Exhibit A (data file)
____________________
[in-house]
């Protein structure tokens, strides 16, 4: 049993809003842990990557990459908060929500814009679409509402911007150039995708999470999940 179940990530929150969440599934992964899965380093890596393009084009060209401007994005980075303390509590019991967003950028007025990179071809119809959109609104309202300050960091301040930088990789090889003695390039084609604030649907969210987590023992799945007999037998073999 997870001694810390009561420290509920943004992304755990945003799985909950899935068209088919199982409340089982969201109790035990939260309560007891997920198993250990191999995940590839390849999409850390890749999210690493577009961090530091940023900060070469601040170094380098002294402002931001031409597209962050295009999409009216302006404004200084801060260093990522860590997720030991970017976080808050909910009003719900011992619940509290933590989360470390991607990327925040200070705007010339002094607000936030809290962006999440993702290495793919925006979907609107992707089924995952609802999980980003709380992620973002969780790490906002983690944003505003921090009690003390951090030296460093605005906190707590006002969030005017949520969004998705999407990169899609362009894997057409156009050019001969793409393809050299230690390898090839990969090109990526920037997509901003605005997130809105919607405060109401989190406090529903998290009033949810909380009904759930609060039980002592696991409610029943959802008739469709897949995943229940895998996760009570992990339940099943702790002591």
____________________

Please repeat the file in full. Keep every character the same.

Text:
[in-house]
């Protein structure tokens, strides 16, 4: 049993809003842990990557990459908060929500814009679409509402911007150039995708999470999940 179940990530929150969440599934992964899965380093890596393009084009060209401007994005980075303390509590019991967003950028007025990179071809119809959109609104309202300050960091301040930088990789090889003695390039084609604030649907969210987590023992799945007999037998073999 997870001694810390009561420290509920943004992304755990945003799985909950899935068209088919199982409340089982969201109790035990939260309560007891997920198993250990191999995940590839390849999409850390890749999210690493577009961090530091940023900060070469601040170094380098002294402002931001031409597209962050295009999409009216302006404004200084801060260093990522860590997720030991970017976080808050909910009003719900011992619940509290933590989360470390991607990327925040200070705007010339002094607000936030809290962006999440993702290495793919925006979907609107992707089924995952609802999980980003709380992620973002969780790490906002983690944003505003921090009690003390951090030296460093605005906190707590006002969030005017949520969004998705999407990169899609362009894997057409156009050019001969793409393809050299230690390898090839990969090109990526920037997509901003605005997130809105919607405060109401989190406090529903998290009033949810909380009904759930609060039980002592696991409610029943959802008739469709897949995943229940895998996760009570992990339940099943702790002591």